Germany vs England: My XI with Harry Kane and Jamie Vardy would trouble World Cup winners- Danny Higginbotham

INSIDE FOOTBALL: Ahead of Saturday's match, the Independent's columnist selects his England starting XI

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England play Germany in Berlin this evening and I firmly believe that Roy Hodgson has the players to make the world champions very worried, as long as they approach the game with the right system and the right mind-set.

Of course, Germany are an excellent team but England cannot afford to think too much like that going into the game. For too long the national team has been preoccupied with closing down the opposition’s strengths rather than playing to its own. Just remember the desperation to stop Andrea Pirlo or Matteo Darmian at the 2014 World Cup, or Edinson Cavani and Luis Suarez at that same tournament. England compromised their own strengths in an attempt to restrict the opposition’s. They lost both games. It is a reactive approach and not the right way to prepare a team, or engage the public, at the top level.

Fortunately, this England squad, unlike many over the last few years, is full of enough pace and attacking talent to allow us to think like that: even without Wayne Rooney and Jack Wilshere, two of the best players in the country when they are fit.

Not since the mid-1990s, when England had Alan Shearer, Teddy Sheringham, Robbie Fowler and Ian Wright have we been blessed with as much quality going forward as I can see in the squad right now. Harry Kane is the top scorer in the Premier League, with 21 goals already. Jamie Vardy is next with 19. Only once since 2000 – in 2009-10 – has more than one Englishman scored at least 20 goals in a Premier League season. We are one Vardy goal away from doing that again.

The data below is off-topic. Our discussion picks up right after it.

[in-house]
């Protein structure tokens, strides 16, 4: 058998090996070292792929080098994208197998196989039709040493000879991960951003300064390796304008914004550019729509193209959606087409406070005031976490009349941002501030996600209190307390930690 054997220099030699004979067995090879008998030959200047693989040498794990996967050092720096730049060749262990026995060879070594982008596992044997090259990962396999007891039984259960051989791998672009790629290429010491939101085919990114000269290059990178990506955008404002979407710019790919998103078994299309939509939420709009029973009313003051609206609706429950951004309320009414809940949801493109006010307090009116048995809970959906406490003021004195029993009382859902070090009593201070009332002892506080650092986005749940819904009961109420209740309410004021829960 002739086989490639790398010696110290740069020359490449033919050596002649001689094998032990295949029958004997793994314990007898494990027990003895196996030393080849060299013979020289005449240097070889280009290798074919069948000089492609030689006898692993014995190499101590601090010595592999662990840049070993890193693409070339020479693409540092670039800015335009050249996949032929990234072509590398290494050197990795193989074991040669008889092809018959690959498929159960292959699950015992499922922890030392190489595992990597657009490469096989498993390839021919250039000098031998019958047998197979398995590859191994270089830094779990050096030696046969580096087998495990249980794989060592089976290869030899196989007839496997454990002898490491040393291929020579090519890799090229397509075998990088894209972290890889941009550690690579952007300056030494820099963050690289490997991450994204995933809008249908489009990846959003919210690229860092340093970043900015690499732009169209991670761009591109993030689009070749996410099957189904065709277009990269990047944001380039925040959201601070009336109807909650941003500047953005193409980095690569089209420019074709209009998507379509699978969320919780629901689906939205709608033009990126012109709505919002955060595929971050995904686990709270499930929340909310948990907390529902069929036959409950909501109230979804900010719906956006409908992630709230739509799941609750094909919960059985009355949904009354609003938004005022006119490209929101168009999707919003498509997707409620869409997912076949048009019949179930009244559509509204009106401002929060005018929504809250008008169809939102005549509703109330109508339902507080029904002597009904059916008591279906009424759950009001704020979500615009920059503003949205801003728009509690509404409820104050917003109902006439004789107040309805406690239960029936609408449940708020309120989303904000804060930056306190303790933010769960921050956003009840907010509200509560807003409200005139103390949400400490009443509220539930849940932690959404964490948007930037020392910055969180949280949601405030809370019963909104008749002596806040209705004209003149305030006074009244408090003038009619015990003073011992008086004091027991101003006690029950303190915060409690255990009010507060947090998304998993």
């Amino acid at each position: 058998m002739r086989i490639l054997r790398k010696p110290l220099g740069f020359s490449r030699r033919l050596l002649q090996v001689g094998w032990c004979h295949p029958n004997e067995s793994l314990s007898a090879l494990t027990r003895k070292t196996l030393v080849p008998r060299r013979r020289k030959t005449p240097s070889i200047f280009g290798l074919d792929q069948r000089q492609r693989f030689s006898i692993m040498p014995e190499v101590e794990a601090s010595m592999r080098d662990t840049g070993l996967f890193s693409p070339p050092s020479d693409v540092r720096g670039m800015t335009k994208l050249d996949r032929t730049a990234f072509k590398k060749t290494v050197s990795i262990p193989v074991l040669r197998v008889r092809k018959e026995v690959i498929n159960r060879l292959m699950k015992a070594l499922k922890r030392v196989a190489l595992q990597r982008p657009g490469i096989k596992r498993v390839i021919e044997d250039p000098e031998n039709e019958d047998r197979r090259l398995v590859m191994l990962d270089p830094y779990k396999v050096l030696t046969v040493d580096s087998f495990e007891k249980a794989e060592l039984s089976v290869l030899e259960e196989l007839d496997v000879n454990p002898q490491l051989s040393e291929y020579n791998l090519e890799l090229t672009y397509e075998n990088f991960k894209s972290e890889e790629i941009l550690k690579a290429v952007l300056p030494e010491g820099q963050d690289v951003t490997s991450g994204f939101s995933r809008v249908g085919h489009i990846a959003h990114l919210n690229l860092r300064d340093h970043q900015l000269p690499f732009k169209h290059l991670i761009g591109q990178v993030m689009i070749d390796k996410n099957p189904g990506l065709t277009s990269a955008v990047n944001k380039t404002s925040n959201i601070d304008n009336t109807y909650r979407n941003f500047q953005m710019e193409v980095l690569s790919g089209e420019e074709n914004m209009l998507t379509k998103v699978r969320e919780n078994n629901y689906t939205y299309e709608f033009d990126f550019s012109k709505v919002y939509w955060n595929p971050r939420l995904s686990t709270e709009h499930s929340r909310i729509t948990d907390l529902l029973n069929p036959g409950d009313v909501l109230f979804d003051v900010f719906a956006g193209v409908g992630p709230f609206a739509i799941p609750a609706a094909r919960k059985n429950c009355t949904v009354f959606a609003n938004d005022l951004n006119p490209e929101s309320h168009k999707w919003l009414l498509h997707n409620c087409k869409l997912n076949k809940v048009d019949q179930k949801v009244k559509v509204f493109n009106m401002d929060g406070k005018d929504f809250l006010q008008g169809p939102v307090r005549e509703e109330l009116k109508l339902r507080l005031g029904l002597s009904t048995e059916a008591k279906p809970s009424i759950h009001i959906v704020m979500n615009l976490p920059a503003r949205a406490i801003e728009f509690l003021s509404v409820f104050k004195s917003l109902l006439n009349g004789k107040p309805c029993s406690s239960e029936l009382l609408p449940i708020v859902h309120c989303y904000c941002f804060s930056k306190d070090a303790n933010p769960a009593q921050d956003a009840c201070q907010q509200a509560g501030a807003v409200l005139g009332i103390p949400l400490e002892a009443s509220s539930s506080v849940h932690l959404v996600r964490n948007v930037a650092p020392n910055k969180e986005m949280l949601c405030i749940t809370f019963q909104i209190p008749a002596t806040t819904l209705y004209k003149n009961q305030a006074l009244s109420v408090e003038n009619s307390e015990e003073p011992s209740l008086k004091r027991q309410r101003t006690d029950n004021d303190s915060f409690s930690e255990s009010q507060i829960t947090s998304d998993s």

Hodgson has the raw materials to build a team to get the opposition worried 

 

Throw in the fact that Daniel Sturridge would score 20 league goals if he played a whole season and the good form of Daniel Welbeck since returning, and the team is exceptionally well stocked up front.

Then there is the great issue of pace. The England team has desperately suffered over the last 10 or so years with a lack of pace in the side but this squad is different. Dele Alli, Jordan Henderson, Ross Barkley and Kane are all quick. Vardy, Welbeck and Sturridge are rapid. I would always want a lot of pace in an England team, to force the opposition back because they were scared of getting caught in behind. That, in turn, provides England space to play in. This is an option again now.

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Ross Barkley (Reuters)

What this means is that Hodgson now has the raw materials to build a team that will get top opposition – Germany tonight, Holland on Tuesday, anyone in the Euros – worried about how to stop England’s match-winners.

I know that Hodgson has played a 4-3-3 system, with a lone striker and two wide players. But for me the best approach, to build the right platform for our top players, is a 4-4-2 diamond. That can become a 4-5-1 out of possession, with one of the strikers picking up the opposition’s deepest lying midfielder. Regular readers will know I am a firm advocate of 4-4-2 – as long as it is implemented correctly – but this England squad does not have the natural wingers, which is why I favour this tweaked shape.